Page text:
Next is the 10 Meter room. Unfortunately, I was not allowed to record anything in this room because of the sensitivity of the equipment. The antenna in this room are so sensitive that if a single cell phone tried to make or receive a call it would cause over $100,000 in damage (not a bill I wanted to responsible for). However, HP was nice enough to provide their own video of this room. In this room HP tests the energy output of each machine to make sure it meets government standards. Having this on-site allows them to do their own testing and allows them to get out to market a lot faster.
After this we visited the Z-SAV room. Here HP keeps parts for all their system all the way to 8 years. This way if a customer has a problem (like the one I mentioned above) with a machine HP is able to rebuild the machine for internal testing. They keep a total of 24 full machines (12 in parts and 12 fully built) in stock at all times.
Next we visited the HP model shop. In this room HP can prototype parts for their machines before they ever go into production. This way they can test to see if their design has flaws.
The next stop is the recycling center. This is not the most exciting stop, but it is nice to see that HP is doing their part to keep waste out of the landfills.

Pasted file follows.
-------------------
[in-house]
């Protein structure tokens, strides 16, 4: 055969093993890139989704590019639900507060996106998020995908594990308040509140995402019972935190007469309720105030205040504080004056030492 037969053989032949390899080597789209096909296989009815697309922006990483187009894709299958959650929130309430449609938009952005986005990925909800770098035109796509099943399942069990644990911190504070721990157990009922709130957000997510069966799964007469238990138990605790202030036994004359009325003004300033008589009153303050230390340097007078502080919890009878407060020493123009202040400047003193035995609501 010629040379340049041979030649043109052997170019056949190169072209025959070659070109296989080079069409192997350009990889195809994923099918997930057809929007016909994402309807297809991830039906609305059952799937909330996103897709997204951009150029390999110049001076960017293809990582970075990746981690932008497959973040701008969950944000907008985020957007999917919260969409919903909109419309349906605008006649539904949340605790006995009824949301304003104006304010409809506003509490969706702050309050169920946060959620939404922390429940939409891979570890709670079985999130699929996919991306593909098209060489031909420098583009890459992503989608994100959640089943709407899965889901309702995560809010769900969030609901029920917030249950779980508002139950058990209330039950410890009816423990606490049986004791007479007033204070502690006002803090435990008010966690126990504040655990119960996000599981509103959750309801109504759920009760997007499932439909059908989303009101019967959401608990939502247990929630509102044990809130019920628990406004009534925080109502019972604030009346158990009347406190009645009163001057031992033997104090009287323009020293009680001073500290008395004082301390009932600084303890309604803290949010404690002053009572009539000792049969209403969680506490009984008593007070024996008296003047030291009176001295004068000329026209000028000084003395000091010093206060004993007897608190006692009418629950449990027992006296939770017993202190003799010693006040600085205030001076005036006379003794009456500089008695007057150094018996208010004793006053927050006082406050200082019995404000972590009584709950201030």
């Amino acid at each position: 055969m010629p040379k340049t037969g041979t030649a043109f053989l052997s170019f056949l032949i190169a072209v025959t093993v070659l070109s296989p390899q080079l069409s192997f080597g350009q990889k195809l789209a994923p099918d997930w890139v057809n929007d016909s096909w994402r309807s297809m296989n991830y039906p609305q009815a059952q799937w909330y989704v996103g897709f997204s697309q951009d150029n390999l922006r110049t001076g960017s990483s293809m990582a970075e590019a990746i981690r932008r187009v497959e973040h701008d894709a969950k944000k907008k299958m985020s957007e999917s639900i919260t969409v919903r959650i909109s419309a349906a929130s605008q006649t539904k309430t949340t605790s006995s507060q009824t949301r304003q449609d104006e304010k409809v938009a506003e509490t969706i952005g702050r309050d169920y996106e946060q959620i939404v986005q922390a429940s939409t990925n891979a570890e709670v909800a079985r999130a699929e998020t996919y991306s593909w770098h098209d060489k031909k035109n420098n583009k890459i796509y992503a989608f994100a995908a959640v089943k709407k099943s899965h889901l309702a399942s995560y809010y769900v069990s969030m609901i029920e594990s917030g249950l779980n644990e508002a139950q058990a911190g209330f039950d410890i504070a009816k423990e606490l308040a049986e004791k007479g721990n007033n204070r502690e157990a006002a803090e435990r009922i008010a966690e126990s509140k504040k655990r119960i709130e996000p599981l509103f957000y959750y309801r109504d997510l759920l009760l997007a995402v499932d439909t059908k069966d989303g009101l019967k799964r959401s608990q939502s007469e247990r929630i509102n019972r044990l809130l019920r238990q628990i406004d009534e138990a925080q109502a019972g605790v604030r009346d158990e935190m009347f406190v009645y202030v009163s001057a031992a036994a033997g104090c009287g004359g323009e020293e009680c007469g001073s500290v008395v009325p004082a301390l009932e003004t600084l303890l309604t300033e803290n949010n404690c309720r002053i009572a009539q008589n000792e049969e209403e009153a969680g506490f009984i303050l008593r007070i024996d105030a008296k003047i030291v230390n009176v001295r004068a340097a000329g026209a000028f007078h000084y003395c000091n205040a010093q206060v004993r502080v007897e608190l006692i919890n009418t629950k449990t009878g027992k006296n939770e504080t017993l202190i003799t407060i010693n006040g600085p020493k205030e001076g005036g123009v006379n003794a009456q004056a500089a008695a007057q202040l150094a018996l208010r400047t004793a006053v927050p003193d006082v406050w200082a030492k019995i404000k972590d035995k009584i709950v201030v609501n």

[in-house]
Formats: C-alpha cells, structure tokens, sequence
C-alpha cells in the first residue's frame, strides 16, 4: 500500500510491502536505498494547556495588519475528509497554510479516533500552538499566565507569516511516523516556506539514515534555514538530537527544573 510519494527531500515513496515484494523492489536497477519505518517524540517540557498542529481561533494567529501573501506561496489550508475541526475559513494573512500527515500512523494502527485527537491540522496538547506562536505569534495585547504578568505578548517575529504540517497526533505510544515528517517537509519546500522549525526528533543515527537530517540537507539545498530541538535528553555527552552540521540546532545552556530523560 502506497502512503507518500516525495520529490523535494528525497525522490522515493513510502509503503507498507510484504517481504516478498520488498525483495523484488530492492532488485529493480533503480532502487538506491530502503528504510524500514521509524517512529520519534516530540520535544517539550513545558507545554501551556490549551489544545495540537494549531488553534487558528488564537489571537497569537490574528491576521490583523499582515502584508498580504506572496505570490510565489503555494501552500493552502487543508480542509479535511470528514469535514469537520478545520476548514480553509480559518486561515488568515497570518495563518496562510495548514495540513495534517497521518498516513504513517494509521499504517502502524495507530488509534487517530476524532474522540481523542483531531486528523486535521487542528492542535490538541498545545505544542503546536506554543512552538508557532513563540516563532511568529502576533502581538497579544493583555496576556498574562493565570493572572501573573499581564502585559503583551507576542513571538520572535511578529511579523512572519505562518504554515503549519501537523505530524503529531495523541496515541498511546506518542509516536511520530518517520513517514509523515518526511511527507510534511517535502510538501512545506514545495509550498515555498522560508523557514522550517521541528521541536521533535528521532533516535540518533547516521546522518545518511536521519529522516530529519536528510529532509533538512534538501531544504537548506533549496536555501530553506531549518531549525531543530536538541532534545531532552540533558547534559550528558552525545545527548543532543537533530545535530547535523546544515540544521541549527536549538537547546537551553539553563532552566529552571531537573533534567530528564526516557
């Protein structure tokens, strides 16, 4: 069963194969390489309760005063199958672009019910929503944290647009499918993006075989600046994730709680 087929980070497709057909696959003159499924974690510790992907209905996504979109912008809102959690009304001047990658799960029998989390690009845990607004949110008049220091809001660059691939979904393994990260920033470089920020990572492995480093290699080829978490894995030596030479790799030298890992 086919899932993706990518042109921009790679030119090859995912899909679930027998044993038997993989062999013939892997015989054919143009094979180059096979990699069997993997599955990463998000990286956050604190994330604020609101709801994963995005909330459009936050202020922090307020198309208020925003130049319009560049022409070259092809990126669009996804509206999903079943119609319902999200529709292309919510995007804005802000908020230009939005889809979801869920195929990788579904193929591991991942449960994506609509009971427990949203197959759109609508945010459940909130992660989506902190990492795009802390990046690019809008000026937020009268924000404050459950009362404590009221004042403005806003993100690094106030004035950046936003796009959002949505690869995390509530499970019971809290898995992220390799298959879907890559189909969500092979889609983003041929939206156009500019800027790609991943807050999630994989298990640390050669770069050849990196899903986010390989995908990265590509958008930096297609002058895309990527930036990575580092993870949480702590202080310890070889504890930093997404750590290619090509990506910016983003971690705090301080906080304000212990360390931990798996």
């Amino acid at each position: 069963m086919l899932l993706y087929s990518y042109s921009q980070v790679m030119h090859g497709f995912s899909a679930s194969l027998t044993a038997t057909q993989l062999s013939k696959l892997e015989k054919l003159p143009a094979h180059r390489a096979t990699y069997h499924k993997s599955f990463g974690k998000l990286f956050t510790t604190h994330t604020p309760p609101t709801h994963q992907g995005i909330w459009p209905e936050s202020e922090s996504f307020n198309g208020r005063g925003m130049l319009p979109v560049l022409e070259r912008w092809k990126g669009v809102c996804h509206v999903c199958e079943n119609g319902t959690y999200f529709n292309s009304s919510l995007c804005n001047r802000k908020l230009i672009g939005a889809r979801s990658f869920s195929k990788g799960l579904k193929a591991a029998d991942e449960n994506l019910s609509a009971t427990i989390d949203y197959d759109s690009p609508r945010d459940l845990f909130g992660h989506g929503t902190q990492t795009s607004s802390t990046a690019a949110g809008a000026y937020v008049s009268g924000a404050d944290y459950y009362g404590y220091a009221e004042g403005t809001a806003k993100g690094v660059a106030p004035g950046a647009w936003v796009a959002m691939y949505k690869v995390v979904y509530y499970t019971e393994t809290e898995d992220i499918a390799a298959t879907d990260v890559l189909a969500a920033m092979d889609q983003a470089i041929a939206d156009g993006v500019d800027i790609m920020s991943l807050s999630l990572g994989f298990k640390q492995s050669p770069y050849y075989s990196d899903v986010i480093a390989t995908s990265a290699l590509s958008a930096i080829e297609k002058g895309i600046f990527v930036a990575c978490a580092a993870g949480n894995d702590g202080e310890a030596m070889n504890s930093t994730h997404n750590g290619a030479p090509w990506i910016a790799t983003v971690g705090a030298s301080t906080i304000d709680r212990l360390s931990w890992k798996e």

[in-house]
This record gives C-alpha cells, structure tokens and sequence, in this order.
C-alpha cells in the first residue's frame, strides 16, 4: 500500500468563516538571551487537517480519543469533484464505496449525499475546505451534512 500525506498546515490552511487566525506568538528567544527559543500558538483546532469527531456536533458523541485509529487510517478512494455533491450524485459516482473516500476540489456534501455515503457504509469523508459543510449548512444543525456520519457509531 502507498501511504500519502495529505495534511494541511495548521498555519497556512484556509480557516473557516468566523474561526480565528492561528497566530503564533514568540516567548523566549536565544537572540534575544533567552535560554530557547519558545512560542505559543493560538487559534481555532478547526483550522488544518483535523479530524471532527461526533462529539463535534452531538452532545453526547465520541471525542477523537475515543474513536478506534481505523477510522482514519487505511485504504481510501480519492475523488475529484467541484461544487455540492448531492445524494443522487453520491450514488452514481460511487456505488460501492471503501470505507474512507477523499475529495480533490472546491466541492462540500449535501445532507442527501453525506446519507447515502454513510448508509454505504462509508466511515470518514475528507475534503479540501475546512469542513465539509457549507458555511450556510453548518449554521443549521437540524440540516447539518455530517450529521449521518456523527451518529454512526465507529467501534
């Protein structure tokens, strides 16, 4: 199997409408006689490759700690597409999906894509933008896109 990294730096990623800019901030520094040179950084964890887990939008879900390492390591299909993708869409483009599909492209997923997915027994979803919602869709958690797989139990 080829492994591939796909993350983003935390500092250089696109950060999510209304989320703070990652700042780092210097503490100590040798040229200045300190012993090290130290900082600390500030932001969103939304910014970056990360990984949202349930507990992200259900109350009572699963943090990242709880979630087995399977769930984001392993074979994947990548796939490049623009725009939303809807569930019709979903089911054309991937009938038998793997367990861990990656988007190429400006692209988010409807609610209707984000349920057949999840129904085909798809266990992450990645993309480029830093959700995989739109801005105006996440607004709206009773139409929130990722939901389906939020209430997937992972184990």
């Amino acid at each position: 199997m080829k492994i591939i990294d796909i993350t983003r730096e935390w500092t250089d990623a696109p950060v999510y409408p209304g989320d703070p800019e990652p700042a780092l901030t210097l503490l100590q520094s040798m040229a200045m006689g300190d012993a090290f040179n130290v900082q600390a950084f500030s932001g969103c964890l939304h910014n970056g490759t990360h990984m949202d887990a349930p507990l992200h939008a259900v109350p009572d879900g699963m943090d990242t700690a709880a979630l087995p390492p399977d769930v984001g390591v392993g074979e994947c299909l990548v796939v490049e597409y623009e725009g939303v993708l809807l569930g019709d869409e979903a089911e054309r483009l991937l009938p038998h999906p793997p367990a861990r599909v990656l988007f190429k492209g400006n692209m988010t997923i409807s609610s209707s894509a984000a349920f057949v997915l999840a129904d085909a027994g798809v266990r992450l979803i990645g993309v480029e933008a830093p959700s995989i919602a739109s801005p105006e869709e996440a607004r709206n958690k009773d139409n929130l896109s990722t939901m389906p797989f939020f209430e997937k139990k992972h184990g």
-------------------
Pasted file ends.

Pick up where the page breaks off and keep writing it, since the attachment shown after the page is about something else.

Next we visited the Hardware test center. Here they test the machines for environmental robustness, including temperature, humidity, static electricity, shock, and they even blast each machine with high power RF to see how it will react. I’m not sure why but they didn’t allow us to record in the main room, we only got to record the Dynamics lab where they do drop, and vibration tests. To make up for not being able to record, HP again supplied us with their own video that covers the topic. The video below starts with the HP video and then cuts to my own recording.
The second to last area we visited on the tour was the Material Sciences Lab. Here they have x-ray machines, Electron microscopes, and other cool gadgets that are used in diagnosing problems before and after they happen. Here we got to hear about another customer that they helped buy testing the equipping and solving the problem. In this instance the customer (a school) was using the machines in a jewelery shop. The machines were suffering from an unusually high power supply failure rate. So the had some power supplies sent back to HP for testing. In the Material Sciences Lab they used their investigative skills and discovered that there was a lot of silver dust in the power supplies. This silver dust was causing the power supplies to short out. After sending an engineer out to the site they discovered that even though the workstations were physically separated from the jewelery cutting area, the students would get the dust on their clothes and when they worked on the computers the dust would get sucked into the power supplies.
Just before we visited the last area, we stopped in a small room for water and snacks. In that room HP had a nice looking motorcycle. Here are a couple pictures so you can drool over it like I did.
The last area we visited was the demo room. In this room Dan Bennett gave us a tour of how they give demos, and also the power of each machine. We saw examples of the machines rendering Ray-tracing in real-time and how some rendering programs are starting to take advantage of GPU power instead of just CPUs.
I was very impressed with the amount of testing that goes into the workstations at HP. They really are concerned about making sure the customers get the best experience possible.